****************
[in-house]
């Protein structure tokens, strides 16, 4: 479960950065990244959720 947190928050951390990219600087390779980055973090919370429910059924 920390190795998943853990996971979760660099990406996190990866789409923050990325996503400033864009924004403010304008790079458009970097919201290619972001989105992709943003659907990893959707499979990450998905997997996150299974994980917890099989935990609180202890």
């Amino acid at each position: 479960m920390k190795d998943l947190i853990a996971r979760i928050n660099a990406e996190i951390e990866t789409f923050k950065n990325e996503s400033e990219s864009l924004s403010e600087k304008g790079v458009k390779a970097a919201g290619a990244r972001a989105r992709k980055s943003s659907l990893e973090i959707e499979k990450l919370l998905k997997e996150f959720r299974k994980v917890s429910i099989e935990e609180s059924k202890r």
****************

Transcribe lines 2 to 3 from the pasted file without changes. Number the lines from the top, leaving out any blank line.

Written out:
């Protein structure tokens, strides 16, 4: 479960950065990244959720 947190928050951390990219600087390779980055973090919370429910059924 920390190795998943853990996971979760660099990406996190990866789409923050990325996503400033864009924004403010304008790079458009970097919201290619972001989105992709943003659907990893959707499979990450998905997997996150299974994980917890099989935990609180202890």
């Amino acid at each position: 479960m920390k190795d998943l947190i853990a996971r979760i928050n660099a990406e996190i951390e990866t789409f923050k950065n990325e996503s400033e990219s864009l924004s403010e600087k304008g790079v458009k390779a970097a919201g290619a990244r972001a989105r992709k980055s943003s659907l990893e973090i959707e499979k990450l919370l998905k997997e996150f959720r299974k994980v917890s429910i099989e935990e609180s059924k202890r």